How lucky are you and why? I think I’m lucky because I have walked to the edge of the world and faced myself at the precipice and come back a stronger person through that experience. I’ve learnt not to sweat the small stuff and that in reality it’s all small stuff.
What would you say to your 8-year-old self? Live Learn and Love.
What would you say to your 80-year-old self? Lay off the cheeseburgers.
What is your favourite quote? “I expect to pass through this world but once. Any good, therefore, that I can do, or any kindness I can show to any fellow creature, let me do it now. Let me not defer or neglect it for I shall not pass this way again.” – Stephen Grellet
What do you hope to achieve through your documentary Walking: The Wisdom of The Road? Currently I have decided to share the experiences I had while walking. I have talked with others who have decided to go on long walks, and we have shared our collective wisdom. I am directing this documentary, and we propose exploring the spiritual, emotional, and physical benefits of walking. We intend to examine the motivation and collective consciousness these people have gathered on their journeys.
What is the most-challenging aspect of this project? The most-rewarding? In 2014 I started filming the documentary by following the Bhaktimagra Swami as he finished his fourth walk across Canada. The Walking Monk, as he is affectionately called, is a spiritual leader of the Hari Krishna’s here in Toronto. We also gathered some footage of Dana Meise, the first person to walk to all four oceans on the Trans Canada Trail. And of course I include myself in this project, but the challenge is how we can show the benefits to the ordinary person. This summer in 2016 we are following four participants on a pilgrimage in Quebec. The Chemin des Santuaires is an 18-day 375 km walking pilgrimage from St. Joseph Oratory in Montreal to Ste. Anne-de-Beaupré. We need to get an honest perspective by regular people to show that walking can benefit anyone. You don’t have to walk to the edge of the world like I did.
What are you most proud of with this project? The narrative of this documentary is taken from the journaling of walkers as they are on their travels. It allows the viewer to get an in-depth perspective of the thoughts of people when engaged in a pedestrian lifestyle. Because this documentary is all narrative and no one speaks to camera we plan on doing it in several languages, English and French to start and possibly several others.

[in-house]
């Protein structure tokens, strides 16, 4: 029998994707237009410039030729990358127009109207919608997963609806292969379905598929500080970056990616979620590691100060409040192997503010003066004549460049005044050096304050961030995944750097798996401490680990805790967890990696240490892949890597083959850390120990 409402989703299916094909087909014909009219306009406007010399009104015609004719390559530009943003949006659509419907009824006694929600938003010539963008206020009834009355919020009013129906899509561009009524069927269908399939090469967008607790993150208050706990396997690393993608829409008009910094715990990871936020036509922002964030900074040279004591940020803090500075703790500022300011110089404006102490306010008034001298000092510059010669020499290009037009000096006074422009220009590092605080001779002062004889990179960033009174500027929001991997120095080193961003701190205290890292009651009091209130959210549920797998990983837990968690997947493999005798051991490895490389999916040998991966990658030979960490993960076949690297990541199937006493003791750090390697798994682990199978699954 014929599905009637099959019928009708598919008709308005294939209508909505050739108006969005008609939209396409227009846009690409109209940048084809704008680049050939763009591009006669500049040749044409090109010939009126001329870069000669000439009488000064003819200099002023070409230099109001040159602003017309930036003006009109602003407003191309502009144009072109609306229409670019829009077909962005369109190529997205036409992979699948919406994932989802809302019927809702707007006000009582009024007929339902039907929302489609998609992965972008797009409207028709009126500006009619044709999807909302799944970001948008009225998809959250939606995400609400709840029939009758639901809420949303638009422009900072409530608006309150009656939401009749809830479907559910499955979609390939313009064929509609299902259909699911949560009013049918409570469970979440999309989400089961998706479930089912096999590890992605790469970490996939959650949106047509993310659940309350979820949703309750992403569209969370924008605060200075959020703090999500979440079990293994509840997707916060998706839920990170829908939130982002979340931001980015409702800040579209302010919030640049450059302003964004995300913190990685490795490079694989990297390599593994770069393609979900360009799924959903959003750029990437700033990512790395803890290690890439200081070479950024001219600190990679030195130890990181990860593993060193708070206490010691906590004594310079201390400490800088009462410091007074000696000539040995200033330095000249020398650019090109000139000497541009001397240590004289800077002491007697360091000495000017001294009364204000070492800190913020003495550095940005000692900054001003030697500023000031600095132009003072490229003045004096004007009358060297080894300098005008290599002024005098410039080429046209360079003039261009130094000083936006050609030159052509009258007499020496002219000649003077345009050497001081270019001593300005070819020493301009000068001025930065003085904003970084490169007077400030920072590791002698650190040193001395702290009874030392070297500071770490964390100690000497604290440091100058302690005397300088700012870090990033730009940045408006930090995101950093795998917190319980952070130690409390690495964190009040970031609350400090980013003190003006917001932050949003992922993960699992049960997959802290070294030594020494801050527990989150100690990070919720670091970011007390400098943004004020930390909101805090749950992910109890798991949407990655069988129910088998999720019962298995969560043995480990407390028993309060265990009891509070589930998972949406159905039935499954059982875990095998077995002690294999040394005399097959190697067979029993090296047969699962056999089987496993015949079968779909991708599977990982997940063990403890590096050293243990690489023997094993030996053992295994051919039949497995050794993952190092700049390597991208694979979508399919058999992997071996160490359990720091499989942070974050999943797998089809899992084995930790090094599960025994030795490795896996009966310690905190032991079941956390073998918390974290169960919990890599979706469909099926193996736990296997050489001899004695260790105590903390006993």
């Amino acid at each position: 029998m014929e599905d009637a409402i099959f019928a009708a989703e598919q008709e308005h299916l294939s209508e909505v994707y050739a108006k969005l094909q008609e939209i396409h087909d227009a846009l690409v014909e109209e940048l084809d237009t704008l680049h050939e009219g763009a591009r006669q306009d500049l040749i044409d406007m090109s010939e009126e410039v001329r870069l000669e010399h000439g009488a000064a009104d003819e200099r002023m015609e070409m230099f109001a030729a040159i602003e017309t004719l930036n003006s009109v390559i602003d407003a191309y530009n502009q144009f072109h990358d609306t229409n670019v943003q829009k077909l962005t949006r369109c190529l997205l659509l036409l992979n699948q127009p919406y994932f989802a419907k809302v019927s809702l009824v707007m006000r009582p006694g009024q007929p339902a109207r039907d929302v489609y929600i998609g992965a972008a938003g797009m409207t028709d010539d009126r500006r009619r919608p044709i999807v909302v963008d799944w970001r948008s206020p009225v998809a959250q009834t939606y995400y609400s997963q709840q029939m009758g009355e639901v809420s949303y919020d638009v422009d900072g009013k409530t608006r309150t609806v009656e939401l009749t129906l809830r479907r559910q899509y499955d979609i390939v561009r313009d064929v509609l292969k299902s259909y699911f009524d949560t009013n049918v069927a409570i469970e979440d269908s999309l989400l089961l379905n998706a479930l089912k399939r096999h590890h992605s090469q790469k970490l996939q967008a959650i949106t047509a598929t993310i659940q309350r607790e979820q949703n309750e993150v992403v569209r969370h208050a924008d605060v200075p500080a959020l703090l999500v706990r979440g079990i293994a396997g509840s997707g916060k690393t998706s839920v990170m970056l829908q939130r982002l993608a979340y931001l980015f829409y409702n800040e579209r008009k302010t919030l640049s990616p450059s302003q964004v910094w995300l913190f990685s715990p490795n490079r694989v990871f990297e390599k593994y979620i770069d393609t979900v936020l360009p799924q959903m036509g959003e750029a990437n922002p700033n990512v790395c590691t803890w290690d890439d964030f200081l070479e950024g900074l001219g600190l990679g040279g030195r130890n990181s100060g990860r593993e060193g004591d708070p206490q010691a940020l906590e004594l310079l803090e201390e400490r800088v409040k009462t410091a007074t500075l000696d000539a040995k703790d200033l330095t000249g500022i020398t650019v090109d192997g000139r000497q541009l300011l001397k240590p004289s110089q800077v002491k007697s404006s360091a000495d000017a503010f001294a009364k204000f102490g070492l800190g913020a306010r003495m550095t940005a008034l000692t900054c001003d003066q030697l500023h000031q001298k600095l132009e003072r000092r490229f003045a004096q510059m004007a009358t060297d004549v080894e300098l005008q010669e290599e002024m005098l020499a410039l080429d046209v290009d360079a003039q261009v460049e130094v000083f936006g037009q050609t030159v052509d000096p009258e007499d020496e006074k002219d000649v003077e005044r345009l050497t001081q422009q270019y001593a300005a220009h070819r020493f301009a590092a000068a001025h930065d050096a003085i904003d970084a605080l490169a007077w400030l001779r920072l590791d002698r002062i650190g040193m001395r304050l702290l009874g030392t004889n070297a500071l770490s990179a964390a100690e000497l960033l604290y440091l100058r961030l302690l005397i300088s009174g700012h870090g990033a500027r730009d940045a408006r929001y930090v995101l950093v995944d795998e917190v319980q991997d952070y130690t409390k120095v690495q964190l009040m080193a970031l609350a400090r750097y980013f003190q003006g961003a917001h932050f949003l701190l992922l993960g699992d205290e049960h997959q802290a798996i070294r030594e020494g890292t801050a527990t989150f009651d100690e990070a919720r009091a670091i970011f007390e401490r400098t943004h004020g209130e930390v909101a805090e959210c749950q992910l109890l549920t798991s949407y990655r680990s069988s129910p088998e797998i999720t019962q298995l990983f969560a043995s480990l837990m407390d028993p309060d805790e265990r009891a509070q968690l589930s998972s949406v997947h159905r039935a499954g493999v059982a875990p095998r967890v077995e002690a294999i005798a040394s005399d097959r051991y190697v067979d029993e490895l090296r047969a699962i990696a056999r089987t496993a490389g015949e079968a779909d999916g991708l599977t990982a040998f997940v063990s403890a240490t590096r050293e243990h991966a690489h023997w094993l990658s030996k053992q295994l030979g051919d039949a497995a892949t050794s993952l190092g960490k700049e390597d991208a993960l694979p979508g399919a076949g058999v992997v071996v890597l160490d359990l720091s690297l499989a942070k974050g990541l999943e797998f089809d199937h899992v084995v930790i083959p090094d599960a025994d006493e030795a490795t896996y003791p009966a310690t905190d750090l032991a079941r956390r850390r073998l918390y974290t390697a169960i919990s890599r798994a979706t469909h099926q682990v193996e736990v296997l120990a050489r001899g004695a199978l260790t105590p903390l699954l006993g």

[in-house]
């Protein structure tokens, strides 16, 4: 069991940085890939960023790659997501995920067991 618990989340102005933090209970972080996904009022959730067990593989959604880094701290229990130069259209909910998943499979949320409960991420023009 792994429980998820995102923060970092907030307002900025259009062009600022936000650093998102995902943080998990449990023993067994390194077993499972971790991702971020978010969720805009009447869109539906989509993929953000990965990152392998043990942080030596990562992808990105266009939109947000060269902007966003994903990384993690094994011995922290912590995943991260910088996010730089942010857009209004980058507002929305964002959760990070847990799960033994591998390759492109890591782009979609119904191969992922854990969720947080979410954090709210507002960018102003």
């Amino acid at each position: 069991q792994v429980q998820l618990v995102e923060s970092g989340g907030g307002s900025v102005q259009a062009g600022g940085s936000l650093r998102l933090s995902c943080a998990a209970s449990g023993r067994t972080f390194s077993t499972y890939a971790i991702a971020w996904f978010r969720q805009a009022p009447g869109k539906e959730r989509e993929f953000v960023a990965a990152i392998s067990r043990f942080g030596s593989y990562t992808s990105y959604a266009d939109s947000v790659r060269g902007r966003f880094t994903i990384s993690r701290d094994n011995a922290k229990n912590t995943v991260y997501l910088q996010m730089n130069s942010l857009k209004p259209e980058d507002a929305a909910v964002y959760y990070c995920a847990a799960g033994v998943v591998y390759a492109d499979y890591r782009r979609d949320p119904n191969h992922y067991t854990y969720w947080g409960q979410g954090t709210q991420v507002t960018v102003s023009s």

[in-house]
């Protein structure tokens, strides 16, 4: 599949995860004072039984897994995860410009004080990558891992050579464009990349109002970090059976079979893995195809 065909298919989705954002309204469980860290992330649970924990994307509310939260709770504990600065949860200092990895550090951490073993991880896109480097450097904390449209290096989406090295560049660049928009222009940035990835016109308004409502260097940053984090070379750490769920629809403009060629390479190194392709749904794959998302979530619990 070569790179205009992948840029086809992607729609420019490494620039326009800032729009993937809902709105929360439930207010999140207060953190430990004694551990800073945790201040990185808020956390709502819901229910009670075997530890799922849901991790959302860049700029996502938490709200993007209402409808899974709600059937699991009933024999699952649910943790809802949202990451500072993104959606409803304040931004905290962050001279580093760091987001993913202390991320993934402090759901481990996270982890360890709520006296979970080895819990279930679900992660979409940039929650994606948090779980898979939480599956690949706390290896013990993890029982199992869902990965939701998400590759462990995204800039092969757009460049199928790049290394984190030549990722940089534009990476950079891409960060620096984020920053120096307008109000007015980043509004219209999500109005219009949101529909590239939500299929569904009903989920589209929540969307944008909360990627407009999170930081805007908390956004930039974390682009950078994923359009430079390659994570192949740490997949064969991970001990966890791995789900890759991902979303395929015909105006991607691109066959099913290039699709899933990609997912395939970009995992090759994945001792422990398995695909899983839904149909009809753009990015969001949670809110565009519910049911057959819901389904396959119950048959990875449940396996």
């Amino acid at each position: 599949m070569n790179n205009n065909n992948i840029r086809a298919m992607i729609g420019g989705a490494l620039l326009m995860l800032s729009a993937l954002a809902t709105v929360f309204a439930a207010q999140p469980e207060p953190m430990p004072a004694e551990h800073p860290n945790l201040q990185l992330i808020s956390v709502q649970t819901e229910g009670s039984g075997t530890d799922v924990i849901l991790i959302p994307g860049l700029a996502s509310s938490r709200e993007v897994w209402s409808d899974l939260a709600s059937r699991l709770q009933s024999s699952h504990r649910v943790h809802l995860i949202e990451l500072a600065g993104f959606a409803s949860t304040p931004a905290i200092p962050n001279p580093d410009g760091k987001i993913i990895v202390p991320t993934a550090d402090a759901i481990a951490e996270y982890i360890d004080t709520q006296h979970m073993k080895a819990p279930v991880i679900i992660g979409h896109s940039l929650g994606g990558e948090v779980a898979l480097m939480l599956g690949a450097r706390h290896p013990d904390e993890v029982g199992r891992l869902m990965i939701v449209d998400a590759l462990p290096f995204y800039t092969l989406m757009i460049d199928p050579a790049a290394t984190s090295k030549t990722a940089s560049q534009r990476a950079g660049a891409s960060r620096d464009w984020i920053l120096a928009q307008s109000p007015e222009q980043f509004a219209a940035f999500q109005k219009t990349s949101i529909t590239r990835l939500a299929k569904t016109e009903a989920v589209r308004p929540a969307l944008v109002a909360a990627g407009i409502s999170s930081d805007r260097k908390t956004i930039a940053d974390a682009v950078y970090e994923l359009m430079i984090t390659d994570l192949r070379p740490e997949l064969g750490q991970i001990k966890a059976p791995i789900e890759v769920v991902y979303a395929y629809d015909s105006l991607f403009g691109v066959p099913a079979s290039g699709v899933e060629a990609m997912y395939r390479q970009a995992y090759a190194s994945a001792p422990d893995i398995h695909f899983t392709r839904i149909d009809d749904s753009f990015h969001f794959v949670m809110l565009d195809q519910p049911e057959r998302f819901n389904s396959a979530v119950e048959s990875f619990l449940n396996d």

What did you learn from doing your walk in the past? I learnt that you can walk almost anywhere if you are willing to take the time– and that only Jesus can walk on water… LOL
What would people be surprised to know about your creative process? This documentary is unscripted – We aren’t trying to sell this to a major corporate television audience. We have some concepts that we want to explore and will work hard in the process, but we are willing to let go of expectations and outcomes and let the experiences of those involved create an authentic testament to the benefits of walking.
What words of advice would you give to anyone about creating art? About embarking on such an adventure? Coming up with the idea is usually easy. And the first steps on any journey are usually easy. It is only through good planning and perseverance do we really achieve our goals. Sometimes by working hard and letting go of controlling the process we end up with something better than we could have ever envisioned.
Some wise words there! If you would like to follow and/or contribute to Michael’s walking journey, please visit the Walking: The Wisdom of the Road crowd-funding site here. Good luck, Michael! Bon Voyage!
Nasty family schemes go to hell in Coal Mine Theatre’s primal, raw & darkly funny Killer Joe — life with more cowbell
There’s a mini-Lettsapalooza going on in Toronto right now – and last night, I stopped by Coal Mine Theatre to see their production of Tracy Letts’ Killer Joe, directed by Peter Pasyk. Chris Smith (Matthew Gouveia) is in big trouble. In deep with drug debts, he owes a mean son of a bitch named Digger […]